I actually did something today:
Made my brother a thing for Christmas, and he finally brought it back over to fit the barrels:
It is designed to hold a Raspberry Pi 3 B+ (or similar SBC) so it will be able to run the original Red Alert!
Digital library catalog?
Yellow text? Shouldn’t it be green?
Leave a message on it as if were the last thing you did before you died, then wait for a vault dweller to come across it.
All the best displays were orange-yellow.
Also Oregon Trail!
Orange was pretty common too, when I was a little little kid the local library still had orange screens for the card catalog.
IIRC from years ago when this was still taught in the A+ cert (gotten in highschool before ya’ll get on me for getting a cert) it has to do with the phosperous used in the CRT. There were 3 major types, green, amber and, white. In that order too, that’s the order they were discovered/brought to market.
My first laptop had an orange phosphor display. It was a 386 the size of a modern HTPC.
I used it at IBM, since it was the only way I could do packet captures from the Token Ring network in prod.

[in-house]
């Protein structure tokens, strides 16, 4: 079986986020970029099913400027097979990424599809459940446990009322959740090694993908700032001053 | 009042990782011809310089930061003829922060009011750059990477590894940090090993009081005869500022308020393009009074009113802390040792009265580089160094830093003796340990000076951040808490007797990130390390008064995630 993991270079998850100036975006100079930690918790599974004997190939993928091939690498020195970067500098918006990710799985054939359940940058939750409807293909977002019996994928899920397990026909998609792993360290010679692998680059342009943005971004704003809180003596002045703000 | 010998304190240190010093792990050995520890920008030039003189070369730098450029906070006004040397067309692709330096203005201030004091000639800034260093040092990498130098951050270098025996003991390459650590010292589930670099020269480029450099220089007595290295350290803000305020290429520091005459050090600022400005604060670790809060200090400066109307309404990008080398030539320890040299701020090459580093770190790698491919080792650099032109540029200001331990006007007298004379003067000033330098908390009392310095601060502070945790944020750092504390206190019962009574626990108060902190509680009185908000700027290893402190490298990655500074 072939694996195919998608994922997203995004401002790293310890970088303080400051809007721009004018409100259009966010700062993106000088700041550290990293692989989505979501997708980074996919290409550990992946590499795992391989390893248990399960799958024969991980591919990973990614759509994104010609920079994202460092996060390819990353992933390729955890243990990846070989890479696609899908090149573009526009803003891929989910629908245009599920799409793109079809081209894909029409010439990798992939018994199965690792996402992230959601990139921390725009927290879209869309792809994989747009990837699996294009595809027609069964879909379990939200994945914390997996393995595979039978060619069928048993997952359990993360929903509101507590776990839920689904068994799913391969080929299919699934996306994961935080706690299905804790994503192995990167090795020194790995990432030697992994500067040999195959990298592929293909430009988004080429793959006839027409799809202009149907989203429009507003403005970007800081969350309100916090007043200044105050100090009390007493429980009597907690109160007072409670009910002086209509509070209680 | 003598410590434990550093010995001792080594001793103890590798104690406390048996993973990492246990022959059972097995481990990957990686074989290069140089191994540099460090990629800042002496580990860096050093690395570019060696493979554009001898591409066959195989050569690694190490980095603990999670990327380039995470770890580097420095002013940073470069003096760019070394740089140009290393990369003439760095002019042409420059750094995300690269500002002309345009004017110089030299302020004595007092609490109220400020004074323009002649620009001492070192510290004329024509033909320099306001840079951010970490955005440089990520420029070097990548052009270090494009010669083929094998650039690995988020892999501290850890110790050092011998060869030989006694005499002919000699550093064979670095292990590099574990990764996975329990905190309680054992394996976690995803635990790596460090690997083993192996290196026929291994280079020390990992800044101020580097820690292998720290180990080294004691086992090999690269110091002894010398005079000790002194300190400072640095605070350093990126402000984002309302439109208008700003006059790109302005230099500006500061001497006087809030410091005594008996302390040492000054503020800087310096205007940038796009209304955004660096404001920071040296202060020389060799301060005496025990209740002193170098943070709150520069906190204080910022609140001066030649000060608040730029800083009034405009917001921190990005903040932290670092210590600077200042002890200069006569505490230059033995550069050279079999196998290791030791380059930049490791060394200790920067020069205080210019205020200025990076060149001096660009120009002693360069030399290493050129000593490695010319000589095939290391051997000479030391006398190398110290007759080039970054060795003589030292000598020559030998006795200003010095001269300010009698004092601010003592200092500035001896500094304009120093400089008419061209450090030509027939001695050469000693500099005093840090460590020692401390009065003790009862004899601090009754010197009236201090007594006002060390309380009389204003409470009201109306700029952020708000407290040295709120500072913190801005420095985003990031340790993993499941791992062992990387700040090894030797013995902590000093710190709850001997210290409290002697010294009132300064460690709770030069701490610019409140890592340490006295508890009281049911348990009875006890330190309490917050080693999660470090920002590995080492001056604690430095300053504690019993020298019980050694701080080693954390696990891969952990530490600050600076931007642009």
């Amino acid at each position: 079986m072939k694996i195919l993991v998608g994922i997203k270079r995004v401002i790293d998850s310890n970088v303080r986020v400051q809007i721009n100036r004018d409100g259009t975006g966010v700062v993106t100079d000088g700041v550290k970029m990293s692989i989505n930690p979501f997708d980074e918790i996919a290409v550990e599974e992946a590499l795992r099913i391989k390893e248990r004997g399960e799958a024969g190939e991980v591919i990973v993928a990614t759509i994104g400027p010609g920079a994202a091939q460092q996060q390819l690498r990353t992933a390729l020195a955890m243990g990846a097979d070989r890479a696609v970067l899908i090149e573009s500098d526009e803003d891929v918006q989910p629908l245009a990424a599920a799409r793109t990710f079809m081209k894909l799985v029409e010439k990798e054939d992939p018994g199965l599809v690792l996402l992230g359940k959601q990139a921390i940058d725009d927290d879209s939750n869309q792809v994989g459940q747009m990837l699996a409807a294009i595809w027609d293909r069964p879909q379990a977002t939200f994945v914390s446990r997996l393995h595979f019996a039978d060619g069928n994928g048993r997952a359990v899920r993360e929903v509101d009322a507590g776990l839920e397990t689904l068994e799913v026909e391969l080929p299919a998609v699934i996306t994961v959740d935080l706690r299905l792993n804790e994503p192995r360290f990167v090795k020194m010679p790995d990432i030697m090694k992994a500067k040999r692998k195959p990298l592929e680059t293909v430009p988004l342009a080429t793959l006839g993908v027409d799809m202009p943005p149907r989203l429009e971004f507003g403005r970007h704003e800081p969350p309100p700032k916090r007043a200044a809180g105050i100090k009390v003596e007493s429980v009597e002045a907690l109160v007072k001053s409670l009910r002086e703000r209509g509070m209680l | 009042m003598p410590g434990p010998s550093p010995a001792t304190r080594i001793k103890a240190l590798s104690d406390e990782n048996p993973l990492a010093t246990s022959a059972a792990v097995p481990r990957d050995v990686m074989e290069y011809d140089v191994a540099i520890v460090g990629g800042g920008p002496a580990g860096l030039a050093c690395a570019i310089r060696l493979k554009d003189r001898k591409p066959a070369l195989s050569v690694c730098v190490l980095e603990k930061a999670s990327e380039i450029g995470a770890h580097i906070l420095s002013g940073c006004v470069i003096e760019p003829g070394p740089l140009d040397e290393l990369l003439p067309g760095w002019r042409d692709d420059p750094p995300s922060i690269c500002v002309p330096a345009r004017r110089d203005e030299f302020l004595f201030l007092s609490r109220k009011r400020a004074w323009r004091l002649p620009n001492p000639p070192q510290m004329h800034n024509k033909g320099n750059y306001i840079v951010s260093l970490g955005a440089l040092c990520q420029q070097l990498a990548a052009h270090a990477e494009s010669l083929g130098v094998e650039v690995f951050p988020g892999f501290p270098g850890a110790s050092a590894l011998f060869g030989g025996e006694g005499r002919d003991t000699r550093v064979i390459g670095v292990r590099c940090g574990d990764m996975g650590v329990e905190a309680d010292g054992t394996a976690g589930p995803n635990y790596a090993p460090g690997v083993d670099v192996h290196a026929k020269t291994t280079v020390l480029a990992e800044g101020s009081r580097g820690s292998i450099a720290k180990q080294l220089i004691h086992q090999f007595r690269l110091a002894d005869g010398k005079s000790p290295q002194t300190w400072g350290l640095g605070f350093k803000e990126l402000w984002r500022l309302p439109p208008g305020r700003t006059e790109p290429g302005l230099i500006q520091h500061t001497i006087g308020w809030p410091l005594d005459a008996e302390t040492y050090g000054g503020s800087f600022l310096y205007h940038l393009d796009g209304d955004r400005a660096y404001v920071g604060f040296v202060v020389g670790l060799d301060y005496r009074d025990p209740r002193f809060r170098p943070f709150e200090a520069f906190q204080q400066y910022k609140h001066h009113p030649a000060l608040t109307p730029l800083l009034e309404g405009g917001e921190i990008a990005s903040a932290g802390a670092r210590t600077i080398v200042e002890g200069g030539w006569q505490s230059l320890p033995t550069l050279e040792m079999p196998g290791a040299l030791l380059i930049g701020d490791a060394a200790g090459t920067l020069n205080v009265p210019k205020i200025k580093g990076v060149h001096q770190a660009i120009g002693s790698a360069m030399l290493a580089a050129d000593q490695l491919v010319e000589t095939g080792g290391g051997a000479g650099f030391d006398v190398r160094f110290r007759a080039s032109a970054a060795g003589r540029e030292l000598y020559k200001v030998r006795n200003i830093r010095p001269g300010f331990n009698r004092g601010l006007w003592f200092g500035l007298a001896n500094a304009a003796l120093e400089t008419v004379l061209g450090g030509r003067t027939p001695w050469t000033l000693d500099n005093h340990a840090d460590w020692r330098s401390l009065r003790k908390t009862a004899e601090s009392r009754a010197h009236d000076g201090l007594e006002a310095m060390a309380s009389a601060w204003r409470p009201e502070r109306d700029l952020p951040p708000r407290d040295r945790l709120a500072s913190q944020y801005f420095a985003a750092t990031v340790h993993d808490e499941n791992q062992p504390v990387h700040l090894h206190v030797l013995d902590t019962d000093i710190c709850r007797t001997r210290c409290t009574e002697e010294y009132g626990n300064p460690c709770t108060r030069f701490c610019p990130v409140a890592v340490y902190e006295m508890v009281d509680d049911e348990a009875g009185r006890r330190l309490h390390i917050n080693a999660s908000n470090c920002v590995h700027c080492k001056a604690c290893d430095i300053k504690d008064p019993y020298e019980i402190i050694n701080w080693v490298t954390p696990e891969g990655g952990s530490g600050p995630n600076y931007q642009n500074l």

Find a Linux box (or any other favorite Unix box) and use it as a serial terminal. Vim runs great on an orange and black screen!
Oh, and supposedly orange/amber was actually easier on the eyes under fluorescent lighting.
We had a Heathkit terminal in college. Ended up running a serial cable to a linux box and ran getty. Worked well enough. IIRC a few of the keys were in a weirder places, but it wasn’t too bad if you were happy with a command line.
When I took systems programming at RIT we had to do all of our work in a lab with orange on black terminals attached to the serial port on Solaris boxes. I don’t remember the exact model of terminal.
The EEPROM burner was the weirdest, oldest computer hardware I had to deal with in college.
I’d say this is probably the oldest, weirdest computer hardware I had to deal with in college. Still, it was fun to program 68000 assembly on the thing (although we had to actually assemble the code on a Windows 95 machine and then transfer it via serial connection to this puppy):
At RIT, the oldest nonsense I dealt with was:
At IBM, the oldest nonsense I dealt with was:
For contrast, I own tools that are older than the internet.
In fact, I’m not totally sure, but I’m pretty sure that I own (albeit only a few) tools that are older than computers in general.
I made one of these. It’s great.
We needed random numbers for our final project, namely, what pieces were dropped for our implementation of Dr. Mario using basic TTL and ASICs.
My solution was to burn an EEPROM with random numbers.